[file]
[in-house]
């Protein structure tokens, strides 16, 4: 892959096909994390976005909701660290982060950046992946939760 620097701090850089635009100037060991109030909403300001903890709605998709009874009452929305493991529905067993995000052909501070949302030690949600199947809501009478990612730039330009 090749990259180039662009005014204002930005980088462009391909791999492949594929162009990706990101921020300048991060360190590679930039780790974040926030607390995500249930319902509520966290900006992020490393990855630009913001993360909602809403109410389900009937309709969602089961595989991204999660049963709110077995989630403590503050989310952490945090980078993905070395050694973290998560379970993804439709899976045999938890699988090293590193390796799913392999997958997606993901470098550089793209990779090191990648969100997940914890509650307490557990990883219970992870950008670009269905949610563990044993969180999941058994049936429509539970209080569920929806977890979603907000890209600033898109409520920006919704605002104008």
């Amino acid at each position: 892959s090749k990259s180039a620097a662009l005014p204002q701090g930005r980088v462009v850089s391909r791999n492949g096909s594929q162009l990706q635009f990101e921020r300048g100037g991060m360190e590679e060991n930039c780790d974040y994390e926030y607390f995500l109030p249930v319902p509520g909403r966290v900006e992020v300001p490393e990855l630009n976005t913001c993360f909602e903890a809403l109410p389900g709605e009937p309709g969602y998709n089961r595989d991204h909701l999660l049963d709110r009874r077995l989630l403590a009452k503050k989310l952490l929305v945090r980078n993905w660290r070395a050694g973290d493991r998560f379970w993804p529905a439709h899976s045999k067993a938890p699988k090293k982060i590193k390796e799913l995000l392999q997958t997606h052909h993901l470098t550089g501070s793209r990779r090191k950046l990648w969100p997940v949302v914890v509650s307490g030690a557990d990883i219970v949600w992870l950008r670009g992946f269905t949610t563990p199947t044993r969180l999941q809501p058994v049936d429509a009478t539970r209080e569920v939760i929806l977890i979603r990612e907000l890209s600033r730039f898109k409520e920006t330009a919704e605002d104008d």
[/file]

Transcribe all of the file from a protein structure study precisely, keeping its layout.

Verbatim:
[in-house]
């Protein structure tokens, strides 16, 4: 892959096909994390976005909701660290982060950046992946939760 620097701090850089635009100037060991109030909403300001903890709605998709009874009452929305493991529905067993995000052909501070949302030690949600199947809501009478990612730039330009 090749990259180039662009005014204002930005980088462009391909791999492949594929162009990706990101921020300048991060360190590679930039780790974040926030607390995500249930319902509520966290900006992020490393990855630009913001993360909602809403109410389900009937309709969602089961595989991204999660049963709110077995989630403590503050989310952490945090980078993905070395050694973290998560379970993804439709899976045999938890699988090293590193390796799913392999997958997606993901470098550089793209990779090191990648969100997940914890509650307490557990990883219970992870950008670009269905949610563990044993969180999941058994049936429509539970209080569920929806977890979603907000890209600033898109409520920006919704605002104008």
């Amino acid at each position: 892959s090749k990259s180039a620097a662009l005014p204002q701090g930005r980088v462009v850089s391909r791999n492949g096909s594929q162009l990706q635009f990101e921020r300048g100037g991060m360190e590679e060991n930039c780790d974040y994390e926030y607390f995500l109030p249930v319902p509520g909403r966290v900006e992020v300001p490393e990855l630009n976005t913001c993360f909602e903890a809403l109410p389900g709605e009937p309709g969602y998709n089961r595989d991204h909701l999660l049963d709110r009874r077995l989630l403590a009452k503050k989310l952490l929305v945090r980078n993905w660290r070395a050694g973290d493991r998560f379970w993804p529905a439709h899976s045999k067993a938890p699988k090293k982060i590193k390796e799913l995000l392999q997958t997606h052909h993901l470098t550089g501070s793209r990779r090191k950046l990648w969100p997940v949302v914890v509650s307490g030690a557990d990883i219970v949600w992870l950008r670009g992946f269905t949610t563990p199947t044993r969180l999941q809501p058994v049936d429509a009478t539970r209080e569920v939760i929806l977890i979603r990612e907000l890209s600033r730039f898109k409520e920006t330009a919704e605002d104008d």